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Medline ® Abstract for Reference 22

of 'Palliative care: Nursing home'

Randomized trial of a delirium abatement program for postacute skilled nursing facilities.
Marcantonio ER, Bergmann MA, Kiely DK, Orav EJ, Jones RN
J Am Geriatr Soc. 2010 Jun;58(6):1019-26. Epub 2010 May 07.
OBJECTIVES: To determine whether a delirium abatement program (DAP) can shorten duration of delirium in new admissions to postacute care (PAC).
DESIGN: Cluster randomized controlled trial.
SETTING: Eight skilled nursing facilities specializing in PAC within a single metropolitan region.
PARTICIPANTS: Four hundred fifty-seven participants with delirium at PAC admission.
INTERVENTION: The DAP consisted of four steps: assessment for delirium within 5 days of PAC admission, assessment and correction of common reversible causes of delirium, prevention of complications of delirium, and restoration of function.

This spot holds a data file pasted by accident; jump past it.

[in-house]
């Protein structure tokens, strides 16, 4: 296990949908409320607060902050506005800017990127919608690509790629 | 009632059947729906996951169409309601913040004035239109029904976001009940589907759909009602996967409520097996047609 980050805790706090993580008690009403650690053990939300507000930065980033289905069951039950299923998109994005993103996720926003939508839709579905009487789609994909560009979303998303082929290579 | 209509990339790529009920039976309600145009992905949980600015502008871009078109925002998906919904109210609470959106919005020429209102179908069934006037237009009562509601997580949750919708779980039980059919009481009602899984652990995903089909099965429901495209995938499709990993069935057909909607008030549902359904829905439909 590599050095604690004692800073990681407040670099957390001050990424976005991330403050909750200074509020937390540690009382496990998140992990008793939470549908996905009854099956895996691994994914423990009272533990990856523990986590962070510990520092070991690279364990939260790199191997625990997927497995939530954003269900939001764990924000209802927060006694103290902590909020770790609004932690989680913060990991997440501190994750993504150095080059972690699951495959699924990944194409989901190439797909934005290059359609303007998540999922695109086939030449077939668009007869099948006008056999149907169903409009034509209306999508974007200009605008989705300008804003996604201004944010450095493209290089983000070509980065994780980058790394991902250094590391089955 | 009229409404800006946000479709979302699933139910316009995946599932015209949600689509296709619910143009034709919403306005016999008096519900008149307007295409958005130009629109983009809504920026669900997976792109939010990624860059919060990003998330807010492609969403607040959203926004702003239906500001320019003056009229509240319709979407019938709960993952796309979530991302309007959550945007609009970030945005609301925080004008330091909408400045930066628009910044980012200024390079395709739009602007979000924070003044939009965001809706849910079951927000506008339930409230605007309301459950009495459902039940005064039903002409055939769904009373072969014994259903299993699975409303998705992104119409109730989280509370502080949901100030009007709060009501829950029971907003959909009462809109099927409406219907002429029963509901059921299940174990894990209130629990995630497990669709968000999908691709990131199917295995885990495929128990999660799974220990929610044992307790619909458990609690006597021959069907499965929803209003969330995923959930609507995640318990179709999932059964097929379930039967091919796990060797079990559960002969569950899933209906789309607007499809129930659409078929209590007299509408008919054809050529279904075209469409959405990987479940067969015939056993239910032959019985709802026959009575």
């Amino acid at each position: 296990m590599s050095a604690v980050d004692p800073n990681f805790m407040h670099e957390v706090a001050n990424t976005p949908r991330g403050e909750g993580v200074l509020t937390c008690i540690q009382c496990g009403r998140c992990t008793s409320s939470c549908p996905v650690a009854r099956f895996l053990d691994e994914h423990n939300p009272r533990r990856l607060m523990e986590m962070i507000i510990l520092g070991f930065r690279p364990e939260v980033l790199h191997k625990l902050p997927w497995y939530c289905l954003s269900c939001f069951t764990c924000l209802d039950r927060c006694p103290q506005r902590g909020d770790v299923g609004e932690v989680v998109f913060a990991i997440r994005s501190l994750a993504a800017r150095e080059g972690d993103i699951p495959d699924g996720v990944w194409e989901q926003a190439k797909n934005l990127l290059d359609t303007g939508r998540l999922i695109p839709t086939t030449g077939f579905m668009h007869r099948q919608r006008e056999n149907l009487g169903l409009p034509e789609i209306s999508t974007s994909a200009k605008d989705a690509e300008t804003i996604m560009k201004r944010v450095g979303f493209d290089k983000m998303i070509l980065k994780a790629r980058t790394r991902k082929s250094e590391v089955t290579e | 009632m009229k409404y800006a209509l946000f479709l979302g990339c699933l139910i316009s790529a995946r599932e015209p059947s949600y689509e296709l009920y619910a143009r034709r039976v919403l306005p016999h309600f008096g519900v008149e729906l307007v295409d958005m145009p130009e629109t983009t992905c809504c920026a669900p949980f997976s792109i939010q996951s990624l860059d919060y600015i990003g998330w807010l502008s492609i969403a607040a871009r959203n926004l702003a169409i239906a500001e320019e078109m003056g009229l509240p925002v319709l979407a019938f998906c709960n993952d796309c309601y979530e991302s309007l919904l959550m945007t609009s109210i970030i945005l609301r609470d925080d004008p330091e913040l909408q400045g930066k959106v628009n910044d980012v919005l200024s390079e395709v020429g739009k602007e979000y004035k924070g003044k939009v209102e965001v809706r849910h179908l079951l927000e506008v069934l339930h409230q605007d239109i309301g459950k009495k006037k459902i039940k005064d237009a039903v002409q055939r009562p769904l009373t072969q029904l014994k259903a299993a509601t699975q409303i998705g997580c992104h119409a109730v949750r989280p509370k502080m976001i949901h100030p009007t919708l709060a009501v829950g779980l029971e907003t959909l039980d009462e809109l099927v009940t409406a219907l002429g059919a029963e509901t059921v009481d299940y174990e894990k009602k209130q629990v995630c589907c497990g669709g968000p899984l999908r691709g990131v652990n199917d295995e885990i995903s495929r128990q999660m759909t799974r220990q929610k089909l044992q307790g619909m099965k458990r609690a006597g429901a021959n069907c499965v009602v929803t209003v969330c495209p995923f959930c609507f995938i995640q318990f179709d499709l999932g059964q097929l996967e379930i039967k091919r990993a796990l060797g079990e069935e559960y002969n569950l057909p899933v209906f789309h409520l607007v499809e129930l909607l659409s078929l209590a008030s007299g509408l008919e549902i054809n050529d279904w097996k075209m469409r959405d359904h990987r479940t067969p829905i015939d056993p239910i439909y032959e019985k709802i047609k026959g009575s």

MEASUREMENTS: Trained researchers screened eligible patients. Those with delirium defined according to the Confusion Assessment Method were eligible for participation using proxy consent. Regardless of location, researchers blind to intervention status re-assessed participants for delirium 2 weeks and 1 month after enrollment.
RESULTS: Nurses at DAP sites detected delirium in 41% of participants, versus 12% in usual care sites (P<.001), and completed DAP documentation in most participants in whom delirium was detected, but the DAP intervention had no effect on delirium persistence based on two measurements at 2 weeks (DAP 68% vs usual care 66%) and 1 month (DAP 60% vs usual care 51%) (adjusted P>or =.20). Adjusting for baseline differences between DAP and usual care participants and restricting analysis to DAP participants in whom delirium was detected did not alter the results.
CONCLUSION: Detection of delirium improved at the DAP sites, but the DAP had no effect on the persistence of delirium. This effectiveness trial demonstrated that a nurse-led DAP intervention was not effective in typical PAC facilities.
Divisions of General Medicine and Primary Care, Beth Israel Deaconess Medical Center, Boston, Massachusetts 02446, USA. emarcant@bidmc.harvard.edu